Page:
“Law As …” is the umbrella title for a biennial symposium that, since 2010, has worked to assemble original configurations of historical, social scientific, literary, and legal scholarship in the service of conceptual innovation in the analysis and history of law.
Attendance is open to all-comers. The symposium is committed to mixing established senior scholars with junior scholars (including pre-doctoral scholars); and scholars trained in history and law with scholars from other disciplines in the social sciences and the humanities; and scholars based in North America (Canada and the U.S.A.) with scholars from Europe and Australasia. The results have been consistently stimulating and encouraging. The symposium has become well known and has a considerable following.
The first three meetings of the symposium took place at the University of California Irvine in 2010, 2012, and 2014. The fourth meeting will be held at Berkeley December 2nd – 3rd 2016. The theme for the fourth meeting is the exploration of “minor jurisprudence.”
Each Irvine meeting resulted in publication of a dedicated symposium issue of the UC Irvine Law Review Vol. 1 #3, 2011; Vol. 4 #1 (2014) and Vol. 5 #2 (2015).All are available at: http://www.law.uci.edu/lawreview/archive.html
Essays based on the Berkeley meeting will appear in a future issue of Law Text Culture.
MINOR JURISPRUDENCE IN HISTORICAL KEY:
Conceptually, “minor jurisprudence” was an invention of the 1990s. It had two distinct incarnations. In 1994, Panu Minkkinen, then a research fellow at the University of Helsinki, published an intriguing essay entitled “The Radiance of Justice: On the Minor Jurisprudence of Franz Kafka,” in which he applied the concept of “minor literature” developed by Gilles DeLeuze and Félix Guattari to Kafka’s conception of law. In Minkkinen’s view minor jurisprudence stood for a mode of jurisprudence that (like Kafka’s literature) simply could not be contained within any established canon or genre. It signified something completely new, completely unlike the known “major” canons of orthodoxy. Two years later, Peter Goodrich’s book Law in the Courts of Love gave minor jurisprudence a different inflection as any species of legal knowledge that had escaped “the phantom of a sovereign and unitary law.” The product of “rebels, critics, marginals, aliens, women and outsiders,” in this register “minor jurisprudence” is simultaneously plural, subaltern and subversive. In 1999 Minkkinen responded, briefly, that in his view Goodrich’s formulation was “too much of a ‘critical oeuvre’ of its author,” but otherwise did not take any further the matter of conceptual definition. As a result, this interesting and potentially productive idea has ever since lain largely undeveloped.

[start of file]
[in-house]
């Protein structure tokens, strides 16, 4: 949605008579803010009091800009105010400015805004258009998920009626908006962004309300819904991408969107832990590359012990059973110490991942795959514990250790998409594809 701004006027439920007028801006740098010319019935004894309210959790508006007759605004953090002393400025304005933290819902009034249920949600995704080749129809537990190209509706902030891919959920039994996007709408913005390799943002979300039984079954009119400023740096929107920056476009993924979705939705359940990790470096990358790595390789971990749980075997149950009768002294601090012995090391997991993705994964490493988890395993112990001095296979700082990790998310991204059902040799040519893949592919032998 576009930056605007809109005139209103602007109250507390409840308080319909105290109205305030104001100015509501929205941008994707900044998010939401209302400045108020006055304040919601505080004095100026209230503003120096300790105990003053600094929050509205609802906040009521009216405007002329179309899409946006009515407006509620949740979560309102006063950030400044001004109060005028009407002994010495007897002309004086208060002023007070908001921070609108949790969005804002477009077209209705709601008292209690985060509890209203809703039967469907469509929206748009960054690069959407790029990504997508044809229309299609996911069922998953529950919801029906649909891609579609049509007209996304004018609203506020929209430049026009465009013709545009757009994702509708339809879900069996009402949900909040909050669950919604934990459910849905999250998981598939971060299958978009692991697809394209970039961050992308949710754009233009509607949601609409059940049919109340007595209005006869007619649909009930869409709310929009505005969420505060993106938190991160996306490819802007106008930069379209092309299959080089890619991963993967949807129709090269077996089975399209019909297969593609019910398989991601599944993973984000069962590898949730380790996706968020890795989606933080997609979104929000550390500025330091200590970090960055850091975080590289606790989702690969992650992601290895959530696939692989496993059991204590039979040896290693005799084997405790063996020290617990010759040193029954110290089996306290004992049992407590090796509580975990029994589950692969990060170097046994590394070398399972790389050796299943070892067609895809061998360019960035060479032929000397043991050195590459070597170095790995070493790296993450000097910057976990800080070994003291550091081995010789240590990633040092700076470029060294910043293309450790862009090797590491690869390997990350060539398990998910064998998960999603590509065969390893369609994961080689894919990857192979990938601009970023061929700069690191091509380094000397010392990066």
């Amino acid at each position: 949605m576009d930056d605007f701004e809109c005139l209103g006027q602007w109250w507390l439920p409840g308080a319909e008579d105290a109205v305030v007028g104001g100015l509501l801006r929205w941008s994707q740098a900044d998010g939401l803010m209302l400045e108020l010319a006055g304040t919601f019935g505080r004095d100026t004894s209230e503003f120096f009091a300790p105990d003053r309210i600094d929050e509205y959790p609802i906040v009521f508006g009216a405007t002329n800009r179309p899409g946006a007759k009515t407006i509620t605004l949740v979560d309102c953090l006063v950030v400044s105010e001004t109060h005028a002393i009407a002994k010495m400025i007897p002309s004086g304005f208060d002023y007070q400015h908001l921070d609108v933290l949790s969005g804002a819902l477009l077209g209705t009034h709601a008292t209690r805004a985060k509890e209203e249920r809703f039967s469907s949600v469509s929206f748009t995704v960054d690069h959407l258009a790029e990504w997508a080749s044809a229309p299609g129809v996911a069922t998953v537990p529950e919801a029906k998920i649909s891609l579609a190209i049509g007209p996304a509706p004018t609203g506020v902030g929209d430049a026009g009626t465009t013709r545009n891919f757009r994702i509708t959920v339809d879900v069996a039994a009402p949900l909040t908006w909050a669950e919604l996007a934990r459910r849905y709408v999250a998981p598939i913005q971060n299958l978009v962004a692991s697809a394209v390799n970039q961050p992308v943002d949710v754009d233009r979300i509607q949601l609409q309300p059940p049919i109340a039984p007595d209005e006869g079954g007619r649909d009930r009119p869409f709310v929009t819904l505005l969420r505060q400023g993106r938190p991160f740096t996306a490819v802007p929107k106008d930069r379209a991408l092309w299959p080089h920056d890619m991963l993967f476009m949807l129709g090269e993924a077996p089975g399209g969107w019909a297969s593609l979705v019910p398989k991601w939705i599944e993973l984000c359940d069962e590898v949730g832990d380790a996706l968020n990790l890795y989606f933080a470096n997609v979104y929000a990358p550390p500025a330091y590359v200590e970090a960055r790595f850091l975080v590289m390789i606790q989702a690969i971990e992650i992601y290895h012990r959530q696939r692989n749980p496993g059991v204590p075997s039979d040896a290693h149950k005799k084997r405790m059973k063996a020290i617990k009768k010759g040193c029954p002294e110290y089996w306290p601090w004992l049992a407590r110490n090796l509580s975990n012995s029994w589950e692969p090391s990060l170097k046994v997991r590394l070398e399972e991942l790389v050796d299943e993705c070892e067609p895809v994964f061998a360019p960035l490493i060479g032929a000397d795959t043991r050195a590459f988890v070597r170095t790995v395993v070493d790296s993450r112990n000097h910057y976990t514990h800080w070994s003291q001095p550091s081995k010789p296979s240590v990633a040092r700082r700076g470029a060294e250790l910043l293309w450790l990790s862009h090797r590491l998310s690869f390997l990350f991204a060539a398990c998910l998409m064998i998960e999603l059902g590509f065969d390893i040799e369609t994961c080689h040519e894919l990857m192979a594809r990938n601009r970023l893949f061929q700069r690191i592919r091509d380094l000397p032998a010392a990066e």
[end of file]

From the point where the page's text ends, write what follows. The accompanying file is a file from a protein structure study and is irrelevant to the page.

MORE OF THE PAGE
The three sets of essays produced since 2010 by the “Law As …” enterprise have followed their own distinct path toward minor jurisprudence. The choice of this theme for the fourth symposium is intended to give the concept the full and complete attention, both theoretical and empirical, that it has thus far lacked. Preliminary and general contacts with a large number of academics across a range of disciplines at UC Berkeley, elsewhere in the University of California, nationally, and internationally have disclosed considerable interest in this initiative.Follow the link for the final program, a full list of participants, paper abstracts, and registration information.
UPDATE: Papers are now available on the conference website.